Across the river in South Portsmouth, Kentucky, the Old Fort Earthworks have recently been preserved with help from the Archaeological Conservancy. On private land (permission is available, inquire locally), they lie about 1½ miles west of the Route 23 Ohio River bridge, down a narrow lane on the right. The beautiful square enclosure is well preserved among a handful of small houses, its ancient orientation perfectly diagonal to the cardinal points. Archaeologist Gwynn Henderson:

One thing I found interesting is that the square is oriented north-south, so that one of the points is totally north. The folks who built this earthwork were going to put it there, irrespective of what kind of topography was on that spot. They filled in ditches, and they cut away certain topographic features, to ensure that the square was oriented the way they wanted it to orient.

Processions to the square for ceremonies probably followed the wide passageways. Even centuries after the earthwork building culture faded, the square’s interior remained clean – no debris from either settlements or workshops! Archaeologist Gwynn Henderson:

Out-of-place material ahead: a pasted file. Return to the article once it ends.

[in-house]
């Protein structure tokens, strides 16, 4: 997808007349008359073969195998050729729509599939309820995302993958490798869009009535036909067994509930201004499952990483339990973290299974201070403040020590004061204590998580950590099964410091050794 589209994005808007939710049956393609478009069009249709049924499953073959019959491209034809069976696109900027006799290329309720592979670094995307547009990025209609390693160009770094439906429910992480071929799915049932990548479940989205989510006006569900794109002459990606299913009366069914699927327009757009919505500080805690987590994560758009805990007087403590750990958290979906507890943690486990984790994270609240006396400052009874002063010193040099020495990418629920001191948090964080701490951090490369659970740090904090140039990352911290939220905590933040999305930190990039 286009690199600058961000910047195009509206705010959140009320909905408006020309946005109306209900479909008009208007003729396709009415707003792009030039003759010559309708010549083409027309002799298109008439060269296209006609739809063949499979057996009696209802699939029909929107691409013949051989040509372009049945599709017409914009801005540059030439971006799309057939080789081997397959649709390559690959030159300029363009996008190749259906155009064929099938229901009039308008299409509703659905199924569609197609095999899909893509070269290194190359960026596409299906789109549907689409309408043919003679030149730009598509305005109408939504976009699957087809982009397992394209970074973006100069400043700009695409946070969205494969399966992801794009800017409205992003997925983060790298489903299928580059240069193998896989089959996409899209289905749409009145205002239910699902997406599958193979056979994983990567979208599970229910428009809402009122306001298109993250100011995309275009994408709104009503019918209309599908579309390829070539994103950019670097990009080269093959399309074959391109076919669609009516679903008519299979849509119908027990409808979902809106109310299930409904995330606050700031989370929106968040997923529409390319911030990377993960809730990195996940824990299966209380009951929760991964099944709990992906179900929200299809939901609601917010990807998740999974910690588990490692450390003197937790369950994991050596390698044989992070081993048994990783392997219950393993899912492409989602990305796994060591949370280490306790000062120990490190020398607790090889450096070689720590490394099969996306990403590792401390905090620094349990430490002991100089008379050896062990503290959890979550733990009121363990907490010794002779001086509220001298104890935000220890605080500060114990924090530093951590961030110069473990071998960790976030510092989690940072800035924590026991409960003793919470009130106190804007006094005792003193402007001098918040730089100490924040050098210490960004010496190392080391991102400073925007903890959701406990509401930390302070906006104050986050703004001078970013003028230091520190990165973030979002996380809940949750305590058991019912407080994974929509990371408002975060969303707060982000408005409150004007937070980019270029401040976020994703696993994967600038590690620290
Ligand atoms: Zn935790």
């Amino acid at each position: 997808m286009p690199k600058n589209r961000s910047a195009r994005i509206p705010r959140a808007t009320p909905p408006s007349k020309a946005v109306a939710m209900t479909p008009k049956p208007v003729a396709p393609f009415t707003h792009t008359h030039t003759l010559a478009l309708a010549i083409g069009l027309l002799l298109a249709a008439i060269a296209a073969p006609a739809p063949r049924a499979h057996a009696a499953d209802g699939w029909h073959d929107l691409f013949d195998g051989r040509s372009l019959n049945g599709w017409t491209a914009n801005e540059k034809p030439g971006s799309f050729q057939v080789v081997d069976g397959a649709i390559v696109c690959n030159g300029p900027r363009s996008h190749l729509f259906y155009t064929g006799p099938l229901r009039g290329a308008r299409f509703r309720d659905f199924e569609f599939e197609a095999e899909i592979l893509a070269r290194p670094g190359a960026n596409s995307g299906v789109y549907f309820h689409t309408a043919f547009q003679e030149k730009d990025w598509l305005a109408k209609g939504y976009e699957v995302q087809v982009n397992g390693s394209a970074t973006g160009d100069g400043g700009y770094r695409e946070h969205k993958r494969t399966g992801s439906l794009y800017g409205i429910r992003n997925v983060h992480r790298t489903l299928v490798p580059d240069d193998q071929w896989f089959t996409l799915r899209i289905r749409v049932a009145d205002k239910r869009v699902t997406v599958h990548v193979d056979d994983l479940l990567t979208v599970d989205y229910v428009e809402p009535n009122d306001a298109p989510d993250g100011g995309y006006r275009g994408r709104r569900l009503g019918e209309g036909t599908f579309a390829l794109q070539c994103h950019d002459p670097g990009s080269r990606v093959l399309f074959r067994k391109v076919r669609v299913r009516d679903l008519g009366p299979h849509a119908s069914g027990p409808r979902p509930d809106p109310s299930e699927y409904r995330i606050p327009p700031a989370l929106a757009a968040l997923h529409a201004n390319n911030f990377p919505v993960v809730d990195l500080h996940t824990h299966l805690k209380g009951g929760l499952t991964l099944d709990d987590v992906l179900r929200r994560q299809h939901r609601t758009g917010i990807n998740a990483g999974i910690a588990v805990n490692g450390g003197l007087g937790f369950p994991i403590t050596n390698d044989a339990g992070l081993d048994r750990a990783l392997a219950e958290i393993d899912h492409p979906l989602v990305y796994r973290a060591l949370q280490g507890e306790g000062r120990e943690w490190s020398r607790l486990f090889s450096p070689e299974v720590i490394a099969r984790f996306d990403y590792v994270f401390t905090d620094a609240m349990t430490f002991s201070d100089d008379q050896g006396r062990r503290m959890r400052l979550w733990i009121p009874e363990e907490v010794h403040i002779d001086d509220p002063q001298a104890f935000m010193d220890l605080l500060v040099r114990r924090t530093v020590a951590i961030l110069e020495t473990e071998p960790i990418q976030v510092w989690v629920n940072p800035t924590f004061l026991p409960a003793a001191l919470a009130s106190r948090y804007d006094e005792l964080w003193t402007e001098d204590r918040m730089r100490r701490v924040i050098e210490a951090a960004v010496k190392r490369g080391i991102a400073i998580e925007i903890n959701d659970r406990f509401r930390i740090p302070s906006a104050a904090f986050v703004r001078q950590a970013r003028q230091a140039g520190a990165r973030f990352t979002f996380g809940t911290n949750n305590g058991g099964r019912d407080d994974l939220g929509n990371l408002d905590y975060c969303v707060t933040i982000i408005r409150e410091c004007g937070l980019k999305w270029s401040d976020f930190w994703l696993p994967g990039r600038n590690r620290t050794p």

I think we might infer that the reason why there are not materials from subsequent peoples living right there is that they appreciated, understood, respected, feared, what had gone on. Or maybe there had been stories passed down through the generations, across the centuries, such that they knew sort of generally, what it had been used for, what its purpose was, the kinds of things that went on there, and so, out of respect for the folks who had been long ago, they didn’t live there in a domestic situation.

Today the square is still impressive, preserved by caring landowners and the privately funded Archaeological Conservancy.

Lower Scioto Valley



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